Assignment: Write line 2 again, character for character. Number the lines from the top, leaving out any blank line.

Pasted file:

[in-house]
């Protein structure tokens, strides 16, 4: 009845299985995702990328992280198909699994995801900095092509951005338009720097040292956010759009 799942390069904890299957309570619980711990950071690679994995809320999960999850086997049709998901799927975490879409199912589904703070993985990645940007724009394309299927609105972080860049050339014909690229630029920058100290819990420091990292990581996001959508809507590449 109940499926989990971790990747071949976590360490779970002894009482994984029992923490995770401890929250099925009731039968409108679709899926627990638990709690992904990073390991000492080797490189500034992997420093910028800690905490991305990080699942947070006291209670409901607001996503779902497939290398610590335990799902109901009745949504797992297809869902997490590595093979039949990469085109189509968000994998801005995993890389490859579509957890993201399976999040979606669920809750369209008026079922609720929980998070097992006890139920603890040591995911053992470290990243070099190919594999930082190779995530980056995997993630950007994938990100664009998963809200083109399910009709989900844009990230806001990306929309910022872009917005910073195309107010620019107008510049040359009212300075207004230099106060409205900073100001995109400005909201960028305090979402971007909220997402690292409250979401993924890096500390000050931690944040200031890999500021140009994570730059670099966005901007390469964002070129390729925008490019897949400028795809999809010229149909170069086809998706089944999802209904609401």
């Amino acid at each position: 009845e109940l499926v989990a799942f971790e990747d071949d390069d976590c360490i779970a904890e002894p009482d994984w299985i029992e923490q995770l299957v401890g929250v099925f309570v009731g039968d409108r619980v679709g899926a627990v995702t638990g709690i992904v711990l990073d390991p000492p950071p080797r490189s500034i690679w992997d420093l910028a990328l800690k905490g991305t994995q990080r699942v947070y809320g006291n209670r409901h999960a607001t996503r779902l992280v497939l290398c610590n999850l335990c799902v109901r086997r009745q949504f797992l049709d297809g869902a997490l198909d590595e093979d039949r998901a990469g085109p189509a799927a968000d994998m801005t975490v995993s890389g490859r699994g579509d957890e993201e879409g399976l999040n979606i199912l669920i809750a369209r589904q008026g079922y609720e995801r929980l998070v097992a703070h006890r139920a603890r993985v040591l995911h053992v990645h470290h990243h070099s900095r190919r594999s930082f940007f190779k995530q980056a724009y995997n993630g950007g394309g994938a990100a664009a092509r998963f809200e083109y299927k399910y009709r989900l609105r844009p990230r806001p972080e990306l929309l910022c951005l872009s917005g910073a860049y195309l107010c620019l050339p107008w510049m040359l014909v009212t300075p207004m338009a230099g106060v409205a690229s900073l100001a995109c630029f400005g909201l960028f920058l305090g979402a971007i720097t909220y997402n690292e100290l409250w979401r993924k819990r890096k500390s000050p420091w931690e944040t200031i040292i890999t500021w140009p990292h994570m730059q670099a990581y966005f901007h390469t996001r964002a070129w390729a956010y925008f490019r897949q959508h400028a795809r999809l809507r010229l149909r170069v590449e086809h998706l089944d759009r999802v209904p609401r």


């Protein structure tokens, strides 16, 4: 009845299985995702990328992280198909699994995801900095092509951005338009720097040292956010759009 799942390069904890299957309570619980711990950071690679994995809320999960999850086997049709998901799927975490879409199912589904703070993985990645940007724009394309299927609105972080860049050339014909690229630029920058100290819990420091990292990581996001959508809507590449 109940499926989990971790990747071949976590360490779970002894009482994984029992923490995770401890929250099925009731039968409108679709899926627990638990709690992904990073390991000492080797490189500034992997420093910028800690905490991305990080699942947070006291209670409901607001996503779902497939290398610590335990799902109901009745949504797992297809869902997490590595093979039949990469085109189509968000994998801005995993890389490859579509957890993201399976999040979606669920809750369209008026079922609720929980998070097992006890139920603890040591995911053992470290990243070099190919594999930082190779995530980056995997993630950007994938990100664009998963809200083109399910009709989900844009990230806001990306929309910022872009917005910073195309107010620019107008510049040359009212300075207004230099106060409205900073100001995109400005909201960028305090979402971007909220997402690292409250979401993924890096500390000050931690944040200031890999500021140009994570730059670099966005901007390469964002070129390729925008490019897949400028795809999809010229149909170069086809998706089944999802209904609401």